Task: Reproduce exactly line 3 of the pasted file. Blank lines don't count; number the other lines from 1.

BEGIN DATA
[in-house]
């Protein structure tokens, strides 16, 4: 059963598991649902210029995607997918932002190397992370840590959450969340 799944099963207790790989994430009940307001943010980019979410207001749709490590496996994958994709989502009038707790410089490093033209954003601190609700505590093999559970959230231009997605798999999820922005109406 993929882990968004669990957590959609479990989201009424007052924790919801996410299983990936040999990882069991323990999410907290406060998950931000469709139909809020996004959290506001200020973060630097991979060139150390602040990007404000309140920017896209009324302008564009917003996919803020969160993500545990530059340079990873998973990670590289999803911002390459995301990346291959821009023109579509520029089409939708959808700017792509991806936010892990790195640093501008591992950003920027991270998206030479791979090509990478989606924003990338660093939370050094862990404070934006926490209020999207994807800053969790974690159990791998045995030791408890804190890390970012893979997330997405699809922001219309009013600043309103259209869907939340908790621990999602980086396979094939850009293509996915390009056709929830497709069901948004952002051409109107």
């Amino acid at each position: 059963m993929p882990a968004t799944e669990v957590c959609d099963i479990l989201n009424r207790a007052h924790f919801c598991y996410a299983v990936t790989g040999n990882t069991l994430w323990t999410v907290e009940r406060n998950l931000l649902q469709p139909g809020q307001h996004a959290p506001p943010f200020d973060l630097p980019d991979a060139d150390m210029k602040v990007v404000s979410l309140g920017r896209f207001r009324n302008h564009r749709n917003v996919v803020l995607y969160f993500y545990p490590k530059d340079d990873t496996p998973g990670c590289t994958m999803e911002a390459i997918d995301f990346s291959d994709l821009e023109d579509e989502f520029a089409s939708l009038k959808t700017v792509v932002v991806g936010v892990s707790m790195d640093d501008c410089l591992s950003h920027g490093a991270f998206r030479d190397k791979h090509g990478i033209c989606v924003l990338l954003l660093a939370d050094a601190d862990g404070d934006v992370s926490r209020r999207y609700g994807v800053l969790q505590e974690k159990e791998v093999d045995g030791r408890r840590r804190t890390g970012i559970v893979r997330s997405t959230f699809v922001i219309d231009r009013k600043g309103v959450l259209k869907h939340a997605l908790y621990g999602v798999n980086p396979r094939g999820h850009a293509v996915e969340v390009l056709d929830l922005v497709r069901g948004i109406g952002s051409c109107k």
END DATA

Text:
């Amino acid at each position: 059963m993929p882990a968004t799944e669990v957590c959609d099963i479990l989201n009424r207790a007052h924790f919801c598991y996410a299983v990936t790989g040999n990882t069991l994430w323990t999410v907290e009940r406060n998950l931000l649902q469709p139909g809020q307001h996004a959290p506001p943010f200020d973060l630097p980019d991979a060139d150390m210029k602040v990007v404000s979410l309140g920017r896209f207001r009324n302008h564009r749709n917003v996919v803020l995607y969160f993500y545990p490590k530059d340079d990873t496996p998973g990670c590289t994958m999803e911002a390459i997918d995301f990346s291959d994709l821009e023109d579509e989502f520029a089409s939708l009038k959808t700017v792509v932002v991806g936010v892990s707790m790195d640093d501008c410089l591992s950003h920027g490093a991270f998206r030479d190397k791979h090509g990478i033209c989606v924003l990338l954003l660093a939370d050094a601190d862990g404070d934006v992370s926490r209020r999207y609700g994807v800053l969790q505590e974690k159990e791998v093999d045995g030791r408890r840590r804190t890390g970012i559970v893979r997330s997405t959230f699809v922001i219309d231009r009013k600043g309103v959450l259209k869907h939340a997605l908790y621990g999602v798999n980086p396979r094939g999820h850009a293509v996915e969340v390009l056709d929830l922005v497709r069901g948004i109406g952002s051409c109107k």